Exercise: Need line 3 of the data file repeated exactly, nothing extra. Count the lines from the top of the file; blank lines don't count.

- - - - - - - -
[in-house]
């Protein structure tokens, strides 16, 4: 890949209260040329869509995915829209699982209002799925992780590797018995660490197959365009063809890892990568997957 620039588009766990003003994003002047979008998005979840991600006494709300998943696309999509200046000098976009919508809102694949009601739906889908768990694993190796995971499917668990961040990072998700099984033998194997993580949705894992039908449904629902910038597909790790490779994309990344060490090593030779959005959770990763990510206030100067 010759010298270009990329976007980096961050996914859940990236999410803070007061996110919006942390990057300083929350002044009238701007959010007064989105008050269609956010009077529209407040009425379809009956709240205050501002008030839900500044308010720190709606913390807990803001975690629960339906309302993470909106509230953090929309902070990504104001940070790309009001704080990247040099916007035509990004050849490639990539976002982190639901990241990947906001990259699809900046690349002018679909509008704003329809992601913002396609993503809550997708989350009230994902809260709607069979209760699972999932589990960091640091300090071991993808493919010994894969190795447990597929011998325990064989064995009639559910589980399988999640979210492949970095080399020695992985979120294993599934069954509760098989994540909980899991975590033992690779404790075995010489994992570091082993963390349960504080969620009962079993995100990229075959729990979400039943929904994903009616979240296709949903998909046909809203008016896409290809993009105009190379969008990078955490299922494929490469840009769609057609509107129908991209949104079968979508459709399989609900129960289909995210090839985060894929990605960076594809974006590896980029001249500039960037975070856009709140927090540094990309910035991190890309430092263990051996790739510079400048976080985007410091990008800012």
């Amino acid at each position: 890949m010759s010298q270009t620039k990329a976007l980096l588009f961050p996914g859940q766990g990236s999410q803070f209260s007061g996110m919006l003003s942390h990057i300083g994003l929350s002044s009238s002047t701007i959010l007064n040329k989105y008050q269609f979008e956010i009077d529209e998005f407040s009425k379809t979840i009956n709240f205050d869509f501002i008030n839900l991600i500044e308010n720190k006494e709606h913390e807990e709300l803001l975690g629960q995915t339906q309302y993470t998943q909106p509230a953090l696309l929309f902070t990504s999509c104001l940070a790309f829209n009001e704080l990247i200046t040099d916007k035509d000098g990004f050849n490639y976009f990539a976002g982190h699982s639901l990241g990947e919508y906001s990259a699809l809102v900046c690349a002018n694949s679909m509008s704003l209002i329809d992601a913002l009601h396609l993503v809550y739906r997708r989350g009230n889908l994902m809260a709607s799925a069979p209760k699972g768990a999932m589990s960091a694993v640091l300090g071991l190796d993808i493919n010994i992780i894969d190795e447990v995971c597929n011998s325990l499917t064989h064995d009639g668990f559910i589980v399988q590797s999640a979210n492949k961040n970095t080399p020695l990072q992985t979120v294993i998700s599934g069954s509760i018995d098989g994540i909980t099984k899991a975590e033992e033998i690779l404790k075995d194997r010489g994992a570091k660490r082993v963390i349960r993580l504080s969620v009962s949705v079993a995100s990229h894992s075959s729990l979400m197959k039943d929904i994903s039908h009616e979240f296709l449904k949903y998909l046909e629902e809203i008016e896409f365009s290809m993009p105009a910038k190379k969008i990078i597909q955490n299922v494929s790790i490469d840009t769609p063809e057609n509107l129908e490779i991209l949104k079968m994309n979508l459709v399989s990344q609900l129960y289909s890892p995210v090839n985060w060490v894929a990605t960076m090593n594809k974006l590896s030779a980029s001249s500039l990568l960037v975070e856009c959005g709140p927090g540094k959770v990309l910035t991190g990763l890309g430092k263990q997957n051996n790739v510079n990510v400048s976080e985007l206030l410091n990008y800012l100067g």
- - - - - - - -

């Amino acid at each position: 890949m010759s010298q270009t620039k990329a976007l980096l588009f961050p996914g859940q766990g990236s999410q803070f209260s007061g996110m919006l003003s942390h990057i300083g994003l929350s002044s009238s002047t701007i959010l007064n040329k989105y008050q269609f979008e956010i009077d529209e998005f407040s009425k379809t979840i009956n709240f205050d869509f501002i008030n839900l991600i500044e308010n720190k006494e709606h913390e807990e709300l803001l975690g629960q995915t339906q309302y993470t998943q909106p509230a953090l696309l929309f902070t990504s999509c104001l940070a790309f829209n009001e704080l990247i200046t040099d916007k035509d000098g990004f050849n490639y976009f990539a976002g982190h699982s639901l990241g990947e919508y906001s990259a699809l809102v900046c690349a002018n694949s679909m509008s704003l209002i329809d992601a913002l009601h396609l993503v809550y739906r997708r989350g009230n889908l994902m809260a709607s799925a069979p209760k699972g768990a999932m589990s960091a694993v640091l300090g071991l190796d993808i493919n010994i992780i894969d190795e447990v995971c597929n011998s325990l499917t064989h064995d009639g668990f559910i589980v399988q590797s999640a979210n492949k961040n970095t080399p020695l990072q992985t979120v294993i998700s599934g069954s509760i018995d098989g994540i909980t099984k899991a975590e033992e033998i690779l404790k075995d194997r010489g994992a570091k660490r082993v963390i349960r993580l504080s969620v009962s949705v079993a995100s990229h894992s075959s729990l979400m197959k039943d929904i994903s039908h009616e979240f296709l449904k949903y998909l046909e629902e809203i008016e896409f365009s290809m993009p105009a910038k190379k969008i990078i597909q955490n299922v494929s790790i490469d840009t769609p063809e057609n509107l129908e490779i991209l949104k079968m994309n979508l459709v399989s990344q609900l129960y289909s890892p995210v090839n985060w060490v894929a990605t960076m090593n594809k974006l590896s030779a980029s001249s500039l990568l960037v975070e856009c959005g709140p927090g540094k959770v990309l910035t991190g990763l890309g430092k263990q997957n051996n790739v510079n990510v400048s976080e985007l206030l410091n990008y800012l100067g």